“Ghosts Before Breakfast”: A brooding opening melodic ambiance. Then a tempo arises, an almost tiptoe gait, and the second chorus becomes more syncopated and playful. Then improvisation seems to begin. As with the theme, the solo honors space and grace, while gaining momentum. Byron Asher’s large, generous tenor sax tone and melodic invention recall Sonny Rollins.

“Call to the Air”: The bassist Trey Boudreaux  opens, with Shawn Myers’ simmering drums and Asher again evoking Rollins in the jump down to a low, fat register. De-da-deeee. The bass and drums now fairly dance and the tenor circles languidly around the buoyant tempo. Then Byron inserts more rhythmically sharpened phases until he unleashes more fire while still showing respect for space, in an unhurried manner. As the tempo does pick up he fills that with rich tones and tart phrases. The groove carries on over a supple two-note sax vamp.

“The Hero” (Live at Old Mint, New Orleans): Here you feel the essence of Nutria’s very congenial style. A punchy groove is driven by the bass. At one minute, Asher’s clarinet enters, with a nifty little pirouetting riff theme. His solo characteristically works off his bandmates’ rhythm and this is the most swinging piece so far, with a bluesy ambience, yet the mood is buoyant and frisky. The bass solo is bounding and seems to possess some of the character of a person who asserts a stance in a manner potentially heroic. The clarinet returns with stalking phrases and ends with a witty little conversation with bass Boudreaux. The use of the clarinet reflects the timeless New Orleans tradition but the music is decidedly more contemporary than traditional New Orleans music.

“Trini-Gul” : Here’s the Sonny Rollins calypso approach, the tenor in a gutturally masculine-yet-songful voice sustaining the almost celebratory dance-like melody and feeling. A bass solo follows, then the tenor solo extrapolates on the mood and the tricky but amiable melody.

“Gloomy Pirate Tale”:  A minimal six-note sax riff finally releases and melts into an exposition which, at first, unfolds languidly then becomes increasingly voluble, one of Asher’s most inventive solos, in its scupltural twisting of rhythmic ideas. A unison bass-sax line seems to pose questions about the pirate’s gloomy tale, certainly something worthy of skepticism given the sly and avaricious nature of pirating. Back to the six-note riff, a curious tale indeed. As a postscript, look closer and you might see a water-logged nutria tiptoeing carefully across a hawser of the pirate ship, in search of tasty contraband.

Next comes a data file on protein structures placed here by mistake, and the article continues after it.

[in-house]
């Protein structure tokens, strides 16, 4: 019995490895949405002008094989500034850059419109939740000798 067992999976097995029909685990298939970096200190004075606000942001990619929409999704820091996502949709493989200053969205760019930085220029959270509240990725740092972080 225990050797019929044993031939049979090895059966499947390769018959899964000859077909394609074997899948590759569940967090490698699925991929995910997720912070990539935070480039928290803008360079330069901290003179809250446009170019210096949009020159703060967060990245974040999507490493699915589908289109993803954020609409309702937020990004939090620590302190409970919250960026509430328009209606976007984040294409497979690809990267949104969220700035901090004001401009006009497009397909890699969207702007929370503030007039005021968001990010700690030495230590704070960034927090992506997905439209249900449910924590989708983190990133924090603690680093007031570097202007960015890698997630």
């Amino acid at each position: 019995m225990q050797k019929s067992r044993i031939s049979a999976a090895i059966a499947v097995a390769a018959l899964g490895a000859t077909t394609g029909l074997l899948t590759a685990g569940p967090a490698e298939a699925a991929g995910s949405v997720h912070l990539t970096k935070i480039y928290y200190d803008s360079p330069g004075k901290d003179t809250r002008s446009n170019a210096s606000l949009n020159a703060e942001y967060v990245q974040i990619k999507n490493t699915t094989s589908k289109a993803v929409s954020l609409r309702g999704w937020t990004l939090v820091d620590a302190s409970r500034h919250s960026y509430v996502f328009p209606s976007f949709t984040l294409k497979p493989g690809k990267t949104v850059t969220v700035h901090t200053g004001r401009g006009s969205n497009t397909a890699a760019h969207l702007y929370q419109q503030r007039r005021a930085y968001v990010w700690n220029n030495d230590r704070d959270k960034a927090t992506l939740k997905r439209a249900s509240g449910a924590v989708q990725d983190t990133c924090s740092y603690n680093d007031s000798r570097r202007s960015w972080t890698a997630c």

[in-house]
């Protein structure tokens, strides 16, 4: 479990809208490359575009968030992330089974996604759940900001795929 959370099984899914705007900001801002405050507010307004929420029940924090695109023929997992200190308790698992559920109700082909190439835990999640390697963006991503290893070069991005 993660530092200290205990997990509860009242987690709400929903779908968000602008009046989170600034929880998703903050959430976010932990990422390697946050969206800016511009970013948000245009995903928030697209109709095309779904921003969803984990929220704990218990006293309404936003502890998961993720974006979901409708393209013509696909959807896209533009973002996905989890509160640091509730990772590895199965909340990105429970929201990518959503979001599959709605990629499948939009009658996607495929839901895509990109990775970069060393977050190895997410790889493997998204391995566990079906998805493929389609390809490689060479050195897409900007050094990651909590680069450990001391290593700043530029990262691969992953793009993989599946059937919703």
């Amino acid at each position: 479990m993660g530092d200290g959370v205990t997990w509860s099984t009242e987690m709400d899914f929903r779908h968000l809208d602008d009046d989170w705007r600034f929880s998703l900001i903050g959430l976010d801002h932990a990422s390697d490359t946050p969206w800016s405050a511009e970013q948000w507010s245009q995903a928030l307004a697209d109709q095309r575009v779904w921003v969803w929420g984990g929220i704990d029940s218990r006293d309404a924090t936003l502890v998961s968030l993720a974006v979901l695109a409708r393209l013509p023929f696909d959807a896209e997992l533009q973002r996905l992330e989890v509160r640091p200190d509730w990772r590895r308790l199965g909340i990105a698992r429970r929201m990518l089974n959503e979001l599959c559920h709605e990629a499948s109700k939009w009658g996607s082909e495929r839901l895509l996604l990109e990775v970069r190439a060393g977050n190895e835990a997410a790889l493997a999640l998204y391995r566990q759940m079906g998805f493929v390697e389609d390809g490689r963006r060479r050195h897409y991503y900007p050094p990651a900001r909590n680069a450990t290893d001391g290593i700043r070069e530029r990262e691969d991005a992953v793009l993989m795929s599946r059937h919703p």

“Knowing” opens with a brief, mournful but expressive bass solo reminiscent of the late Charlie Haden. The sax’s long whole notes slide into a tender theme, then shift to a high register and conveys lyrical insight of a situation or circumstance, all suggesting the nature of this “knowing” is sad, regretful, and only provisionally hopeful. But it’s a lovely piece of music with a strong psychological character and resonance regarding the nature of knowledge and, by extension, truth. This, of course, speaks ironically to out current political miliue of “alternative” facts, compulsive lying, and outright slander.

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1 Thanks to Seinfeld aficionado Ann K. Peterson for reminding me of this episode.